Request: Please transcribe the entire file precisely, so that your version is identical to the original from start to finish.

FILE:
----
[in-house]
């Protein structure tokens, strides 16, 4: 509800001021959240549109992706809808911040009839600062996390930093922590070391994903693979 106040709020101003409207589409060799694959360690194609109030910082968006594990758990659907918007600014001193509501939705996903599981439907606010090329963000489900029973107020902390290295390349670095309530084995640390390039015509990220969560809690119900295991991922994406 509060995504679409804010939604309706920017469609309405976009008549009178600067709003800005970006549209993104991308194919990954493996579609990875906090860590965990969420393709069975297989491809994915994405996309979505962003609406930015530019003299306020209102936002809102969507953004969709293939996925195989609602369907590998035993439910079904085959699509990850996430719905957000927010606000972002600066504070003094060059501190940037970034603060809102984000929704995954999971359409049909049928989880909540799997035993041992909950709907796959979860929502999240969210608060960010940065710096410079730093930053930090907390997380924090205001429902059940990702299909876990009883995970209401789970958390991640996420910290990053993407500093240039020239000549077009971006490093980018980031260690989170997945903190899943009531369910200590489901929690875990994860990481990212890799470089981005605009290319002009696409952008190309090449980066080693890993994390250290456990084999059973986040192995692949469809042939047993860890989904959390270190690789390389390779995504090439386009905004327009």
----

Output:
[in-house]
């Protein structure tokens, strides 16, 4: 509800001021959240549109992706809808911040009839600062996390930093922590070391994903693979 106040709020101003409207589409060799694959360690194609109030910082968006594990758990659907918007600014001193509501939705996903599981439907606010090329963000489900029973107020902390290295390349670095309530084995640390390039015509990220969560809690119900295991991922994406 509060995504679409804010939604309706920017469609309405976009008549009178600067709003800005970006549209993104991308194919990954493996579609990875906090860590965990969420393709069975297989491809994915994405996309979505962003609406930015530019003299306020209102936002809102969507953004969709293939996925195989609602369907590998035993439910079904085959699509990850996430719905957000927010606000972002600066504070003094060059501190940037970034603060809102984000929704995954999971359409049909049928989880909540799997035993041992909950709907796959979860929502999240969210608060960010940065710096410079730093930053930090907390997380924090205001429902059940990702299909876990009883995970209401789970958390991640996420910290990053993407500093240039020239000549077009971006490093980018980031260690989170997945903190899943009531369910200590489901929690875990994860990481990212890799470089981005605009290319002009696409952008190309090449980066080693890993994390250290456990084999059973986040192995692949469809042939047993860890989904959390270190690789390389390779995504090439386009905004327009």